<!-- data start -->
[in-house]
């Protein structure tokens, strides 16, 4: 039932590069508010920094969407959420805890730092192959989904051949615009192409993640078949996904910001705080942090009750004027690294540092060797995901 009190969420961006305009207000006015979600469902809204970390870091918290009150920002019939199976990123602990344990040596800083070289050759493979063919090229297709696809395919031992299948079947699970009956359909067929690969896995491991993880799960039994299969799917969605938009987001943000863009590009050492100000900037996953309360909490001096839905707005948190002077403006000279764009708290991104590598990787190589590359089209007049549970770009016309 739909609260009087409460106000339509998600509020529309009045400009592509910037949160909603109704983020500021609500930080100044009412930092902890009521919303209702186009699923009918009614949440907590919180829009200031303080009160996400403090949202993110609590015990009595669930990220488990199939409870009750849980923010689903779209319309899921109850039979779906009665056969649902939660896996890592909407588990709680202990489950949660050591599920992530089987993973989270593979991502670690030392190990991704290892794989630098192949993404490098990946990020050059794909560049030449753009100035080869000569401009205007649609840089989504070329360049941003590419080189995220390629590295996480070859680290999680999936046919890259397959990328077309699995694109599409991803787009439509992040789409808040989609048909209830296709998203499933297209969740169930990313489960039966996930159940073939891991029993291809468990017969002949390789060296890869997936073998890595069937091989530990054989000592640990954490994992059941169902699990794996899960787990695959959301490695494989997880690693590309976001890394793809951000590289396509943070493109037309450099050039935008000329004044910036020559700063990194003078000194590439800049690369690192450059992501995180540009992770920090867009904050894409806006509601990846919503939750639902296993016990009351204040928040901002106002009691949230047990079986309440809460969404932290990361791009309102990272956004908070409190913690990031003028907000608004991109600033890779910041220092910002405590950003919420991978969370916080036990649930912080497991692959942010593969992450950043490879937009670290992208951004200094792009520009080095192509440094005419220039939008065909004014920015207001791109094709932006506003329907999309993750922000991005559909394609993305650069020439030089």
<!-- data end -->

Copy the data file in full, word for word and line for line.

[in-house]
């Protein structure tokens, strides 16, 4: 039932590069508010920094969407959420805890730092192959989904051949615009192409993640078949996904910001705080942090009750004027690294540092060797995901 009190969420961006305009207000006015979600469902809204970390870091918290009150920002019939199976990123602990344990040596800083070289050759493979063919090229297709696809395919031992299948079947699970009956359909067929690969896995491991993880799960039994299969799917969605938009987001943000863009590009050492100000900037996953309360909490001096839905707005948190002077403006000279764009708290991104590598990787190589590359089209007049549970770009016309 739909609260009087409460106000339509998600509020529309009045400009592509910037949160909603109704983020500021609500930080100044009412930092902890009521919303209702186009699923009918009614949440907590919180829009200031303080009160996400403090949202993110609590015990009595669930990220488990199939409870009750849980923010689903779209319309899921109850039979779906009665056969649902939660896996890592909407588990709680202990489950949660050591599920992530089987993973989270593979991502670690030392190990991704290892794989630098192949993404490098990946990020050059794909560049030449753009100035080869000569401009205007649609840089989504070329360049941003590419080189995220390629590295996480070859680290999680999936046919890259397959990328077309699995694109599409991803787009439509992040789409808040989609048909209830296709998203499933297209969740169930990313489960039966996930159940073939891991029993291809468990017969002949390789060296890869997936073998890595069937091989530990054989000592640990954490994992059941169902699990794996899960787990695959959301490695494989997880690693590309976001890394793809951000590289396509943070493109037309450099050039935008000329004044910036020559700063990194003078000194590439800049690369690192450059992501995180540009992770920090867009904050894409806006509601990846919503939750639902296993016990009351204040928040901002106002009691949230047990079986309440809460969404932290990361791009309102990272956004908070409190913690990031003028907000608004991109600033890779910041220092910002405590950003919420991978969370916080036990649930912080497991692959942010593969992450950043490879937009670290992208951004200094792009520009080095192509440094005419220039939008065909004014920015207001791109094709932006506003329907999309993750922000991005559909394609993305650069020439030089």